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Garment factory workers protest outside the Ministry of  Labour last month
Garment factory workers protest outside the Ministry of Labour last month. A statement released by Prime MInister Hun Sen could hamper unions’ abilities to demonstrate, advocates say. Hong Menea

Pass the union law: Hun Sen

A controversial statement released by Prime Minister Hun Sen on Sunday calls for the quick passage of a trade union law, which union advocates say violates international labour conventions.

The statement, which was signed on April 10 but distributed this week, was released ahead of International Labour Day on May 1. It emphasises the need to protect unionised workers’ rights being trampled, including by unions themselves, but advocates warn that legislation may have the opposite effect.

“[We must] keep strengthening the freedoms of unions . . . and prevent discrimination toward unions,” the premier’s letter says. “[We must also] avoid illegal implementations of unions, which do not serve the mutual interests of the workers and employers.”

Hun Sen’s letter also encourages the formation of a labour court.

Ministry of Labour spokesman Heng Sour yesterday said that the 90-article draft legislation is expected to be completed by early next month. The labour court, Sour said, is expected to be formed by 2017.

But the law, as it is currently penned, would mark a huge blow to independent unions, and result in international repudiation, said Dave Welsh, country director for labour rights group Solidarity Center. The draft law prevents large swaths of Cambodia’s workforce from unionising, and favours pro-government labour unions.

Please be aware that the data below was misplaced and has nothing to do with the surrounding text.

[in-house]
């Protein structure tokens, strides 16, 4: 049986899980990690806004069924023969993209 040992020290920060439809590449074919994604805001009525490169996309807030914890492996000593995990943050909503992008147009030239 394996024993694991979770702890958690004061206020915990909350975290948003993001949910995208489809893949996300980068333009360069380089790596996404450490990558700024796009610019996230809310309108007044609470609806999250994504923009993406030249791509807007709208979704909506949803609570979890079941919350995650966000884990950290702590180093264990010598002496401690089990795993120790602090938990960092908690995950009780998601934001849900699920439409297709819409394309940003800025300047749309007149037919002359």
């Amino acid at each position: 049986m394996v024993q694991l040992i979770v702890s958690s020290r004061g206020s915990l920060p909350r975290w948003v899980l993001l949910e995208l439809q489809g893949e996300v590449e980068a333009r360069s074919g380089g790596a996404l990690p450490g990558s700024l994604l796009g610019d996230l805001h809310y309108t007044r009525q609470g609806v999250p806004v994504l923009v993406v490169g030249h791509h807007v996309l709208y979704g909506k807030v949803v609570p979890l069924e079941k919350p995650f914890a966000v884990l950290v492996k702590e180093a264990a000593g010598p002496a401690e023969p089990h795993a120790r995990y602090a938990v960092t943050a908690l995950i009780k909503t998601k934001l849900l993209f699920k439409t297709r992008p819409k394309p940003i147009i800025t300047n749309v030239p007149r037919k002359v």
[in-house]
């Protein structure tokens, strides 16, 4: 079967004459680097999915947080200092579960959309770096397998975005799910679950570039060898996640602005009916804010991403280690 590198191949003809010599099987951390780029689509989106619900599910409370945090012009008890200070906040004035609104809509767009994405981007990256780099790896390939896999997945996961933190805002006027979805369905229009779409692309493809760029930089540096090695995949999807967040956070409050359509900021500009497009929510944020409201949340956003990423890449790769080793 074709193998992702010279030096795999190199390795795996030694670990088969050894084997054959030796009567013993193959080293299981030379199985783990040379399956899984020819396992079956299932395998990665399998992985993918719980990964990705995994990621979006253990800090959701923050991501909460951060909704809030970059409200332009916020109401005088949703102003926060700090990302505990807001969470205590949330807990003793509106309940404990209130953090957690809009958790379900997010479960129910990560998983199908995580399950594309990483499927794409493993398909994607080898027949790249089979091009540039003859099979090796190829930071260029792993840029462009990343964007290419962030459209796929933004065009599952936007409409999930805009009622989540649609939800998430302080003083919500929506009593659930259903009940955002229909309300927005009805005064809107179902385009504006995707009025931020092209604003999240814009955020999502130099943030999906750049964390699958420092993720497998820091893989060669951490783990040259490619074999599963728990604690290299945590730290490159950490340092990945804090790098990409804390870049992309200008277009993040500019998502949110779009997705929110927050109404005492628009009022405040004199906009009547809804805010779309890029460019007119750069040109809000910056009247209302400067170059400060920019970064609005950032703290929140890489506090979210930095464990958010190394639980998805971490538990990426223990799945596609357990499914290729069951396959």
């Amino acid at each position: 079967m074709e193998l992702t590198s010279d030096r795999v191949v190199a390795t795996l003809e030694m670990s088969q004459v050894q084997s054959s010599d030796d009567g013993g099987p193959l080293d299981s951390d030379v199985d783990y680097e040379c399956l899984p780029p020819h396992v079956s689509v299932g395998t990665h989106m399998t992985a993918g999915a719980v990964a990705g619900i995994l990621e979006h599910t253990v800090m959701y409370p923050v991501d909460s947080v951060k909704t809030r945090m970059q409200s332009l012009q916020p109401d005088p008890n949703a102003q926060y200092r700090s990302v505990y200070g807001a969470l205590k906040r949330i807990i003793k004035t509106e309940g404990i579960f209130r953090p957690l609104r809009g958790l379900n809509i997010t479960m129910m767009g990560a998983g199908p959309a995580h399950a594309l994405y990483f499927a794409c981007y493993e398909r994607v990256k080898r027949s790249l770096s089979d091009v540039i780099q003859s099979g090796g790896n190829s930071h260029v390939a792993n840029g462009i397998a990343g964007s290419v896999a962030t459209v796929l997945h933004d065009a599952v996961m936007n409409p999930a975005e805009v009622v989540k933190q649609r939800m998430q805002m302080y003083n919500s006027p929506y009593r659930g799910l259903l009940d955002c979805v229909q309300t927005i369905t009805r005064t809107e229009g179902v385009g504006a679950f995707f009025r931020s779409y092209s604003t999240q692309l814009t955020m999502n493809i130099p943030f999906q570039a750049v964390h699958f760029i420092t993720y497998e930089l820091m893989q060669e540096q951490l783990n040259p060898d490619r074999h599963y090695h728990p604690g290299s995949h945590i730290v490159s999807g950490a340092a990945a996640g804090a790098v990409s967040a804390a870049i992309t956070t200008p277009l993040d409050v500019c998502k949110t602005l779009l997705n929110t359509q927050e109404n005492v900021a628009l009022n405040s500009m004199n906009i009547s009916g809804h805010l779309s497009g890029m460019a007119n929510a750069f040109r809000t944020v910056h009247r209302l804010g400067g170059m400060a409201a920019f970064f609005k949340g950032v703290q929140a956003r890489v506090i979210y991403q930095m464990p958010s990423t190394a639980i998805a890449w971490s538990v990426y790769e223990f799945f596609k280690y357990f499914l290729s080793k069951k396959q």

“As written, it would make it very easy to form government-aligned unions to the detriment [of] independent unions,” Welsh said. “There would be huge international pushback.”

The draft law stipulates that new unions must include at least 20 per cent of a workplace’s employees, said Moeun Tola, head of the labour department at the Community Legal Education Center. That, in addition with other provisions, such as giving the Labour Ministry final say in authorising a union, will harm unions that lack government backing, he said.

Under the draft legislation, Tola added, unions that hold strikes the government deems illegal could see the suspension or revocation of their certifications.

“The current draft is completely bad.… If it is passed, it will be a big threat for the independent unions to operate, so I think the government should open up for more discussion,” he said.

But given the premier’s influence over all wings of government, “the Ministry of Labour could show their commitment [to Hun Sen] by sending the [current] draft” upwards following his call, Tola said.

Pav Sina, president of Collective Union of Movement of Workers, yesterday said he agreed with the formation of a labour court, but feared rushing the draft law through could spell disaster for unions.

“It does not guarantee freedom for union workers, but is created to protect the employers’ interest,” Sina said. “It could cause unions to collapse.”



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